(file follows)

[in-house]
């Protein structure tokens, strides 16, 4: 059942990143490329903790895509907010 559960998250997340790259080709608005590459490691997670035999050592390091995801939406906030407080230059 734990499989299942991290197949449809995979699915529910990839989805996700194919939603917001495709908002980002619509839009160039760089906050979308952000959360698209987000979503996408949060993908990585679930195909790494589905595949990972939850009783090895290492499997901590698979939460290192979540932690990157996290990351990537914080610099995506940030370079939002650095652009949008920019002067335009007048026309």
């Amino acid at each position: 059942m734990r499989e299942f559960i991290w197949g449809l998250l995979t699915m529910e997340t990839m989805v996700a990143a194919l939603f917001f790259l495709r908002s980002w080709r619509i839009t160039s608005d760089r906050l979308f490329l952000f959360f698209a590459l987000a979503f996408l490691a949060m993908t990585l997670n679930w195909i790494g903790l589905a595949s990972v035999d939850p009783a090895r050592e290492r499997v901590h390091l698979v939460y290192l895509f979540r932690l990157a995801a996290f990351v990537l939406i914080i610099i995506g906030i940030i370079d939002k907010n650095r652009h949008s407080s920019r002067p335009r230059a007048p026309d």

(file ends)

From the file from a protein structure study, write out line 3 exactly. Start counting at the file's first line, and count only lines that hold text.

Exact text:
């Amino acid at each position: 059942m734990r499989e299942f559960i991290w197949g449809l998250l995979t699915m529910e997340t990839m989805v996700a990143a194919l939603f917001f790259l495709r908002s980002w080709r619509i839009t160039s608005d760089r906050l979308f490329l952000f959360f698209a590459l987000a979503f996408l490691a949060m993908t990585l997670n679930w195909i790494g903790l589905a595949s990972v035999d939850p009783a090895r050592e290492r499997v901590h390091l698979v939460y290192l895509f979540r932690l990157a995801a996290f990351v990537l939406i914080i610099i995506g906030i940030i370079d939002k907010n650095r652009h949008s407080s920019r002067p335009r230059a007048p026309d």